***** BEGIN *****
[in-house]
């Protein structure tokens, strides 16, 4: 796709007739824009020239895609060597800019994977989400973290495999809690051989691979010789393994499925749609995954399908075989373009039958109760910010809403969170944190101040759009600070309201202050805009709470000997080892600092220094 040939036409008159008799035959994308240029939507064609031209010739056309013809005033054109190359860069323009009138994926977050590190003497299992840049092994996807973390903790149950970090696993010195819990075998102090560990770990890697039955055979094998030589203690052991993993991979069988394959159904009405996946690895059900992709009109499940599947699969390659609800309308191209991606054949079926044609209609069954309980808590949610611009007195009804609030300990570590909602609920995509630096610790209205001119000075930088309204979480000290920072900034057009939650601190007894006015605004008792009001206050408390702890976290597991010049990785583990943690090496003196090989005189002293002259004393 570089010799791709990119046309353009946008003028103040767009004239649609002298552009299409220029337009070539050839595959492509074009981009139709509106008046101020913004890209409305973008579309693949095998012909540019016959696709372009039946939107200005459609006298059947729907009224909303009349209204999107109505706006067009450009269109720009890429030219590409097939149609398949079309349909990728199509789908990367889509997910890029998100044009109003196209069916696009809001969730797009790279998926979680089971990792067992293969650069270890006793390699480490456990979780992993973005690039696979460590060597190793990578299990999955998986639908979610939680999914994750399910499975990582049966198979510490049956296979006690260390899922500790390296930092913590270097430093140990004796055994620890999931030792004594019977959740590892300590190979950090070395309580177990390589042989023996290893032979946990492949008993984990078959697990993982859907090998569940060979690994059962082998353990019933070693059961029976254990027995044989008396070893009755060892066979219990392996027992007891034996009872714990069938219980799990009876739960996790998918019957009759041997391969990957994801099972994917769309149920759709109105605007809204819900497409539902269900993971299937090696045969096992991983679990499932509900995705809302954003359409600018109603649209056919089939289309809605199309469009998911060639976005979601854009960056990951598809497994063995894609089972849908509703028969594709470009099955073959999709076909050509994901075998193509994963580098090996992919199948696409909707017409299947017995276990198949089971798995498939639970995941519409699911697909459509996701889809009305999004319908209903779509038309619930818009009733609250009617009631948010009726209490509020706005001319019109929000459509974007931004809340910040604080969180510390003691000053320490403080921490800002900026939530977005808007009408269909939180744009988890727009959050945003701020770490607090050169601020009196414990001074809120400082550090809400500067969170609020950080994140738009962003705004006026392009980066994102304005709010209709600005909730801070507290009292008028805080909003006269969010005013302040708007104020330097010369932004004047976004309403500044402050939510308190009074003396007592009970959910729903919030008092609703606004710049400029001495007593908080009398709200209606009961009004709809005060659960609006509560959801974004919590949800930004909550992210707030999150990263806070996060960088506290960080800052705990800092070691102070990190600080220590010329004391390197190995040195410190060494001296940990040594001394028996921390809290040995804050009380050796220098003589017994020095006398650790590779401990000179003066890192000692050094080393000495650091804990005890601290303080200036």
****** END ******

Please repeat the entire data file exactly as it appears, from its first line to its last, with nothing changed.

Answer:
[in-house]
């Protein structure tokens, strides 16, 4: 796709007739824009020239895609060597800019994977989400973290495999809690051989691979010789393994499925749609995954399908075989373009039958109760910010809403969170944190101040759009600070309201202050805009709470000997080892600092220094 040939036409008159008799035959994308240029939507064609031209010739056309013809005033054109190359860069323009009138994926977050590190003497299992840049092994996807973390903790149950970090696993010195819990075998102090560990770990890697039955055979094998030589203690052991993993991979069988394959159904009405996946690895059900992709009109499940599947699969390659609800309308191209991606054949079926044609209609069954309980808590949610611009007195009804609030300990570590909602609920995509630096610790209205001119000075930088309204979480000290920072900034057009939650601190007894006015605004008792009001206050408390702890976290597991010049990785583990943690090496003196090989005189002293002259004393 570089010799791709990119046309353009946008003028103040767009004239649609002298552009299409220029337009070539050839595959492509074009981009139709509106008046101020913004890209409305973008579309693949095998012909540019016959696709372009039946939107200005459609006298059947729907009224909303009349209204999107109505706006067009450009269109720009890429030219590409097939149609398949079309349909990728199509789908990367889509997910890029998100044009109003196209069916696009809001969730797009790279998926979680089971990792067992293969650069270890006793390699480490456990979780992993973005690039696979460590060597190793990578299990999955998986639908979610939680999914994750399910499975990582049966198979510490049956296979006690260390899922500790390296930092913590270097430093140990004796055994620890999931030792004594019977959740590892300590190979950090070395309580177990390589042989023996290893032979946990492949008993984990078959697990993982859907090998569940060979690994059962082998353990019933070693059961029976254990027995044989008396070893009755060892066979219990392996027992007891034996009872714990069938219980799990009876739960996790998918019957009759041997391969990957994801099972994917769309149920759709109105605007809204819900497409539902269900993971299937090696045969096992991983679990499932509900995705809302954003359409600018109603649209056919089939289309809605199309469009998911060639976005979601854009960056990951598809497994063995894609089972849908509703028969594709470009099955073959999709076909050509994901075998193509994963580098090996992919199948696409909707017409299947017995276990198949089971798995498939639970995941519409699911697909459509996701889809009305999004319908209903779509038309619930818009009733609250009617009631948010009726209490509020706005001319019109929000459509974007931004809340910040604080969180510390003691000053320490403080921490800002900026939530977005808007009408269909939180744009988890727009959050945003701020770490607090050169601020009196414990001074809120400082550090809400500067969170609020950080994140738009962003705004006026392009980066994102304005709010209709600005909730801070507290009292008028805080909003006269969010005013302040708007104020330097010369932004004047976004309403500044402050939510308190009074003396007592009970959910729903919030008092609703606004710049400029001495007593908080009398709200209606009961009004709809005060659960609006509560959801974004919590949800930004909550992210707030999150990263806070996060960088506290960080800052705990800092070691102070990190600080220590010329004391390197190995040195410190060494001296940990040594001394028996921390809290040995804050009380050796220098003589017994020095006398650790590779401990000179003066890192000692050094080393000495650091804990005890601290303080200036």